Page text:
Interviews With Detectives
Twelve detectives were interviewed, all of whom had extensive experience with sexual assault
investigations. It must be stated from the outset that the twelve detectives interviewed cannot
necessarily be viewed as representative of detectives in the New Zealand Police overall. This sample
was intentionally selected because of the expertise of its members in the area of rape and sexual assault
investigations, and comprises staff with extensive experience within policing generally.
Of the twelve detectives interviewed, ten were male and two were female. In terms of age, one was in
his fifties, eight were in their forties, two were in their thirties, and one was in his/her late twenties.
One was Maori; the remainder all identified as New Zealand European. Most had served the majority
of their time within the police within urban areas (N = 7); four had experience within both urban and
rural areas; and one had worked only in rural and provincial areas.
All those interviewed had been involved in numerous sexual assault investigations, with several listing
these as in the hundreds. Four had also been involved in Operations Park and Harvey, two of the
largest police investigations in the1990s dedicated to the apprehension of serial rape attackers Joseph
Thompson and Malcolm Rewa.6
‘Real’ Rape
Major definitional issues typically emerge within the area of rape and sexual assault, and the police have
been criticised at times for having a working definition of ‘real’ rape which they apply to cases brought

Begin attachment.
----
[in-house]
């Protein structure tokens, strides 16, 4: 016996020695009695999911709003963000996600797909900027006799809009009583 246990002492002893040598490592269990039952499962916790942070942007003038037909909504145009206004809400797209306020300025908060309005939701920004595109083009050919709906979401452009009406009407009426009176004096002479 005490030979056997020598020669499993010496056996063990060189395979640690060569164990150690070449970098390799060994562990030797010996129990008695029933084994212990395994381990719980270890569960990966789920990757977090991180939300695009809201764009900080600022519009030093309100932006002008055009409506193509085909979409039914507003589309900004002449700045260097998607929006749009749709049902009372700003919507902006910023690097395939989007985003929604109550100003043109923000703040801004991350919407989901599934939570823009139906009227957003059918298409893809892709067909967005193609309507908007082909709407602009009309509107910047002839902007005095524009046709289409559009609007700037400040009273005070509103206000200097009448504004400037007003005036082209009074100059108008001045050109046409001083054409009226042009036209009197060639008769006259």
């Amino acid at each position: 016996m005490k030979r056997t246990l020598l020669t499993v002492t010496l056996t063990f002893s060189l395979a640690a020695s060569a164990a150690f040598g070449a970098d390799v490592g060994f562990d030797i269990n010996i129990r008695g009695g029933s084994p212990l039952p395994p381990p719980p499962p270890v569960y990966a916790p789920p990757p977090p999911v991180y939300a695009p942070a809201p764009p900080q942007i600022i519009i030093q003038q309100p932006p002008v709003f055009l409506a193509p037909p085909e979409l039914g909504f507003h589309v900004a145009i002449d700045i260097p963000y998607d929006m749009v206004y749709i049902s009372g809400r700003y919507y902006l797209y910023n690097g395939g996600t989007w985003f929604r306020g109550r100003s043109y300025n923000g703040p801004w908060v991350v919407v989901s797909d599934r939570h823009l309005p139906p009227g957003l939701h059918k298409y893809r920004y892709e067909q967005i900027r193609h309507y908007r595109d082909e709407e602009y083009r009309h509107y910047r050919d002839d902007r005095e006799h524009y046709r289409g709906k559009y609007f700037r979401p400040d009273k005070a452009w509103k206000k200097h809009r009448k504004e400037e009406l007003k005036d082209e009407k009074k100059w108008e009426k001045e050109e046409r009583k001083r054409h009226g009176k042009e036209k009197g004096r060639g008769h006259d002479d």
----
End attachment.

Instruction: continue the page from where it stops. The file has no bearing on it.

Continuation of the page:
before them (Chambers and Millar, 1983; Estrich, 1987; Gregory and Lees, 1999; Kelly, 2002). Such a
view was reflected in the comments of some of those interviewed in this study. Detectives
distinguished between stranger rapes and rapes that occurred in other contexts, as reflected in the
following comment:
I mean, the rape of a child or the rape of someone who has been dragged into the bushes is
probably going to get a more strenuous and a greater input, perhaps, than someone who, look
she has been with a guy all night drinking.
6 Three major serial rape investigations were conducted in Auckland, New Zealand’s largest city, in the 1990’s, referred to
by the police as Operation Park, Operation Harvey, and Operation Atlas. Operation Park resulted in the arrest of Joseph
Thompson, who pleaded guilty in 1995 to 46 counts of sexual violation by rape and 15 counts of sexual violation by
unlawful sexual connection, as well as multiple counts of burglary related offences. Operations Harvey and Atlas were
merged when it became clear that these investigations involved the same offender, the person later identified as Malcolm
Others seemed surprised at any mention of rapes between partners or spouses, feeling these had no real
part to play in discussions of rape. One detective acknowledged, however, that the distinction he drew
was possibly problematic:
I suspect that there's probably a lot of that sort of non consensual sex happening in
relationships…. I mean, it's going to sound awful but I call that a non consensual sexual
encounter as opposed to rape. You know what I mean and I know it's probably semantics, isn't